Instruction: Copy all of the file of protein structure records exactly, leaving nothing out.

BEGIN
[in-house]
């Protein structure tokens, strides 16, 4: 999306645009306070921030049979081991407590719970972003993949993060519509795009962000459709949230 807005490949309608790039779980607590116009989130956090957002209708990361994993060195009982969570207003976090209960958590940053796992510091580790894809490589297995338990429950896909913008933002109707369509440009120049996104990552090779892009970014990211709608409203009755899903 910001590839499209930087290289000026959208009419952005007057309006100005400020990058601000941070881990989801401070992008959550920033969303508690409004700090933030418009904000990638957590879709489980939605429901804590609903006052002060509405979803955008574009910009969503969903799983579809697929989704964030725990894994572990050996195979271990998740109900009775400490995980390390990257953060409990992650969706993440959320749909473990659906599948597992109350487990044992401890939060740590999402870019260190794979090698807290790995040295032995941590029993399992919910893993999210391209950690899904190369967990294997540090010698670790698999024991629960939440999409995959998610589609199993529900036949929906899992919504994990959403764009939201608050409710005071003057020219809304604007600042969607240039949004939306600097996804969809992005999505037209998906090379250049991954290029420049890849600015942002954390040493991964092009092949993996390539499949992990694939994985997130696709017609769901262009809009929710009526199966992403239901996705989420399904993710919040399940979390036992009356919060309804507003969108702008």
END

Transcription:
[in-house]
């Protein structure tokens, strides 16, 4: 999306645009306070921030049979081991407590719970972003993949993060519509795009962000459709949230 807005490949309608790039779980607590116009989130956090957002209708990361994993060195009982969570207003976090209960958590940053796992510091580790894809490589297995338990429950896909913008933002109707369509440009120049996104990552090779892009970014990211709608409203009755899903 910001590839499209930087290289000026959208009419952005007057309006100005400020990058601000941070881990989801401070992008959550920033969303508690409004700090933030418009904000990638957590879709489980939605429901804590609903006052002060509405979803955008574009910009969503969903799983579809697929989704964030725990894994572990050996195979271990998740109900009775400490995980390390990257953060409990992650969706993440959320749909473990659906599948597992109350487990044992401890939060740590999402870019260190794979090698807290790995040295032995941590029993399992919910893993999210391209950690899904190369967990294997540090010698670790698999024991629960939440999409995959998610589609199993529900036949929906899992919504994990959403764009939201608050409710005071003057020219809304604007600042969607240039949004939306600097996804969809992005999505037209998906090379250049991954290029420049890849600015942002954390040493991964092009092949993996390539499949992990694939994985997130696709017609769901262009809009929710009526199966992403239901996705989420399904993710919040399940979390036992009356919060309804507003969108702008």